Only 22% of gift givers were willing to regift as a way to save money on holiday shopping, according to a 2018 survey conducted by Bankrate. But if done the right way, regifting doesn't have to be a faux pas. It could be an opportunity to get rid of unused items while saving money, while at the same time bringing joy to the people you love.
"I definitely think, in this day and age, there's more acceptance around regifting, especially because I think so many people are thinking about ways to be sustainable," says etiquette expert Lisa Gache, founder and CEO of Beverly Hills Manner. "The stigma is definitely taken off, and there's a new sheen around this idea."
Here are a few tips and tricks to help you regift like a pro.
The most common regifting mistake is leaving evidence behind that indicates someone gave you the gift first. Look at the item closely and remove any notes or tags attached that make it obvious that the present was originally intended for you.
"The best way to avoid a bad regift is to really inspect an item before regifting it," says Gache.
Before giving someone a gift off of your shelf or from your closet, Gache suggests making sure it's not engraved or monogrammed, and removing any personalized messages attached to it. Other evidence that it's regifted might include noticeable rips on the original packaging, traces of tape or wrapping paper, an inscription, or any signs of wear.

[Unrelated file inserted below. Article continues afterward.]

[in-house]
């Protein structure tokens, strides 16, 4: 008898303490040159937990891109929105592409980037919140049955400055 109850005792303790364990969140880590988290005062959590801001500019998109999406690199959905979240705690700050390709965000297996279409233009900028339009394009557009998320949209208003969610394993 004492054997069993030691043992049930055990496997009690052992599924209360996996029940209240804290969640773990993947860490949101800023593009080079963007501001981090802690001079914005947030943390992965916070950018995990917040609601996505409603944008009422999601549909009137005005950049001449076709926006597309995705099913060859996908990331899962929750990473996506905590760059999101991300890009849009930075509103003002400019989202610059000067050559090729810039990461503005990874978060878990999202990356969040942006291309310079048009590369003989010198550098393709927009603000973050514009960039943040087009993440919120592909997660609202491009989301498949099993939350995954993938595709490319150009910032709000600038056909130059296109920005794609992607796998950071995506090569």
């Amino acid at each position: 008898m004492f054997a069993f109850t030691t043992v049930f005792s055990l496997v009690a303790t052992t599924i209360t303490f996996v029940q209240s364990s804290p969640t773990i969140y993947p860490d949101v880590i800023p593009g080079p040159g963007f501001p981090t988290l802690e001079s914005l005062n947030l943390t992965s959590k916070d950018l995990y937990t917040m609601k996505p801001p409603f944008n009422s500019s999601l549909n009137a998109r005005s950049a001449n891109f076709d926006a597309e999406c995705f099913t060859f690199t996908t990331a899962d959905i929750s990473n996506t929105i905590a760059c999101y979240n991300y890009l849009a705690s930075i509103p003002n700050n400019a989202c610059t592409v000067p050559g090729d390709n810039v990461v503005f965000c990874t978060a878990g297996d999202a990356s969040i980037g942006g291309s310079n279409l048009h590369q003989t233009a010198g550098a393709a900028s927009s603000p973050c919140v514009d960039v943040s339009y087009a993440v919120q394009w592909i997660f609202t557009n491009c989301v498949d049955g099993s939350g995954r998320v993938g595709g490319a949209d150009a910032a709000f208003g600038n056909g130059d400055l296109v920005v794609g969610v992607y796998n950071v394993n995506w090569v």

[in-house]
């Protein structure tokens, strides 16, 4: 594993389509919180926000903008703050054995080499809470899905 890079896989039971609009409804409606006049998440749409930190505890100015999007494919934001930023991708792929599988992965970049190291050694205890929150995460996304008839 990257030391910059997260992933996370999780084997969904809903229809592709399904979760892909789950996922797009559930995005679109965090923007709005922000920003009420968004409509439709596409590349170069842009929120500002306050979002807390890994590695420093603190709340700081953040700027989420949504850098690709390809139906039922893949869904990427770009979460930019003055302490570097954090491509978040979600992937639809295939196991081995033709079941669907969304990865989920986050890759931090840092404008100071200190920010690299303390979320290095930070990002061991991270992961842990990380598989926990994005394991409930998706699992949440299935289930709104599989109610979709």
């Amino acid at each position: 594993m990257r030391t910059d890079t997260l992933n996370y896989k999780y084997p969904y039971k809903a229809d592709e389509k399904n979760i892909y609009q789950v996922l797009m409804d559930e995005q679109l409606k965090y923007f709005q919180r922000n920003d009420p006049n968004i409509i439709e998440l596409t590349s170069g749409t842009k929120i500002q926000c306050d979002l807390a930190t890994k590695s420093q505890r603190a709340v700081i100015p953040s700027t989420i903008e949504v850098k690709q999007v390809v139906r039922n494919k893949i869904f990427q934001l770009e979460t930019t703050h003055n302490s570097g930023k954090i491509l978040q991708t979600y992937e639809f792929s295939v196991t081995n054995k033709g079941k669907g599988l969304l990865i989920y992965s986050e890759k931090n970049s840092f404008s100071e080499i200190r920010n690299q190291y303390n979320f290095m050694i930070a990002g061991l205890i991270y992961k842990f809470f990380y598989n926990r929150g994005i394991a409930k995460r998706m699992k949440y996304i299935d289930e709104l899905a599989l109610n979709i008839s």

When in doubt, try to regift only new items.
Just because you're regifting doesn't mean losing sight of what gift giving represents. The gift is still about the recipient and what they would enjoy.
After all, you're giving a present to a loved one to show them how much you care. This means you should still put the same amount of thought into a regifted gift as one that's store-bought.
"As with any gift, you really should put the recipient in mind first," says Gache. "There's the golden rule, which says treat others the way that we would like to be treated, but then there's the platinum rule, which is to treat others the way that they would want to be treated."
If an item is broken in any way or has started to collect a layer of dust, toss it in the trash or a donation bin.
Be wary of regifting gag gifts that could be received the wrong way. Gache also suggests you stay away from anything that the recipient might consider offensive, like political or religious items. It's best to play it safe by regifting more generic items like candles, a picture frame, or a gift card that you know that recipient would use.
If you can't remember who originally gave you the gift, do not regift it. It helps to keep track of the presents you've received.
"If you accidentally regift something that is from someone in that friend group, especially if the gift is really original, then that could get back to them," says Gache. "It's very important to know who you're regifting to, and keep records of those items."
Make sure you take the time to wrap the gift nicely so that the recipient gets to open up their present and feel excited about it.
"The gift you regift should look positively fabulous," says Gache. "Rewrap it in beautiful wrapping paper, a ribbon, and make sure to include a thoughtful note."
When it comes to regifting, though, Gache stresses that what matters most is the thought behind the regift. And if you're the recipient of something you recognize may be regifted, follow the platinum rule and accept graciously.
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